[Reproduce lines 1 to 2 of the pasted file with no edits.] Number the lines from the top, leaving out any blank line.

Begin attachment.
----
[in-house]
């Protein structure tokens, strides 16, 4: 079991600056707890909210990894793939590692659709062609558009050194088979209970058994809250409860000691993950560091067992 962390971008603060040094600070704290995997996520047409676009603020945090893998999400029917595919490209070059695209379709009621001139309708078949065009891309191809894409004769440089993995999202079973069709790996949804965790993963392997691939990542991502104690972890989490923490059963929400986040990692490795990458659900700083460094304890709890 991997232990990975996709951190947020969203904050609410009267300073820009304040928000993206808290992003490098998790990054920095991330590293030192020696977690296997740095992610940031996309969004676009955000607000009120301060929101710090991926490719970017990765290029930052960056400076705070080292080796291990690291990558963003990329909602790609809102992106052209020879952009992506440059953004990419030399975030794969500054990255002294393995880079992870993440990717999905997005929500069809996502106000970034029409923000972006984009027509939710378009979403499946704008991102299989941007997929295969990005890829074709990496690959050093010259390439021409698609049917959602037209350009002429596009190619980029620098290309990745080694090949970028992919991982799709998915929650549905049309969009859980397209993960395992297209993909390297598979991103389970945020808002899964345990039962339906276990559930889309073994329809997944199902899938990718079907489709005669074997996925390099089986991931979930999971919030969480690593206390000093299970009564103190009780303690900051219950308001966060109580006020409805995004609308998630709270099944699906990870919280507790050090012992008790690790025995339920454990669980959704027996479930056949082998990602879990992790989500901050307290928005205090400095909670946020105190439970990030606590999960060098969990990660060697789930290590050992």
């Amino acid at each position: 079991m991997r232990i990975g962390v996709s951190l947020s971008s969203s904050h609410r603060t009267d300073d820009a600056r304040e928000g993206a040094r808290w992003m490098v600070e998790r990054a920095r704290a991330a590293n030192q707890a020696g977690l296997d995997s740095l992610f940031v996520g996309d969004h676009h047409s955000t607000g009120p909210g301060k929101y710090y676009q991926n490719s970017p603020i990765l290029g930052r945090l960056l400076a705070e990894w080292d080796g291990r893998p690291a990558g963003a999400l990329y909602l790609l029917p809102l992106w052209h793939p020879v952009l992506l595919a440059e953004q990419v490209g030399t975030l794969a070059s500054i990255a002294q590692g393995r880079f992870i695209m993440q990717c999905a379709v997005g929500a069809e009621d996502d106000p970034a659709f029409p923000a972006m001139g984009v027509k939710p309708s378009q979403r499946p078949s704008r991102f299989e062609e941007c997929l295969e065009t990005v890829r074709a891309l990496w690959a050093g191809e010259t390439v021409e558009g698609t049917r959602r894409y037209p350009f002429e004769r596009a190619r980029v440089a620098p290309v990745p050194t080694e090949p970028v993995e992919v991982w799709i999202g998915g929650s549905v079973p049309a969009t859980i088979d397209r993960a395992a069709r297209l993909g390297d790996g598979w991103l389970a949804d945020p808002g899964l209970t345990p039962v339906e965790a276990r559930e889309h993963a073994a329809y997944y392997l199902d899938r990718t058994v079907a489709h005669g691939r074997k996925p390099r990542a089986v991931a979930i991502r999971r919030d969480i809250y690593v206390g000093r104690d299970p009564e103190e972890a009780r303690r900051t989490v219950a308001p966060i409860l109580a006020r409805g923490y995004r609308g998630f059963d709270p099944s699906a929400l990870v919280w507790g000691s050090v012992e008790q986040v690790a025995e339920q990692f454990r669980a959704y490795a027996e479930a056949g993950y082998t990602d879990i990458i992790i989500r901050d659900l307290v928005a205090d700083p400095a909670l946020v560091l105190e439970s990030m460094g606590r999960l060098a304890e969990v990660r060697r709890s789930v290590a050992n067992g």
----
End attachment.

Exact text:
[in-house]
């Protein structure tokens, strides 16, 4: 079991600056707890909210990894793939590692659709062609558009050194088979209970058994809250409860000691993950560091067992 962390971008603060040094600070704290995997996520047409676009603020945090893998999400029917595919490209070059695209379709009621001139309708078949065009891309191809894409004769440089993995999202079973069709790996949804965790993963392997691939990542991502104690972890989490923490059963929400986040990692490795990458659900700083460094304890709890 991997232990990975996709951190947020969203904050609410009267300073820009304040928000993206808290992003490098998790990054920095991330590293030192020696977690296997740095992610940031996309969004676009955000607000009120301060929101710090991926490719970017990765290029930052960056400076705070080292080796291990690291990558963003990329909602790609809102992106052209020879952009992506440059953004990419030399975030794969500054990255002294393995880079992870993440990717999905997005929500069809996502106000970034029409923000972006984009027509939710378009979403499946704008991102299989941007997929295969990005890829074709990496690959050093010259390439021409698609049917959602037209350009002429596009190619980029620098290309990745080694090949970028992919991982799709998915929650549905049309969009859980397209993960395992297209993909390297598979991103389970945020808002899964345990039962339906276990559930889309073994329809997944199902899938990718079907489709005669074997996925390099089986991931979930999971919030969480690593206390000093299970009564103190009780303690900051219950308001966060109580006020409805995004609308998630709270099944699906990870919280507790050090012992008790690790025995339920454990669980959704027996479930056949082998990602879990992790989500901050307290928005205090400095909670946020105190439970990030606590999960060098969990990660060697789930290590050992």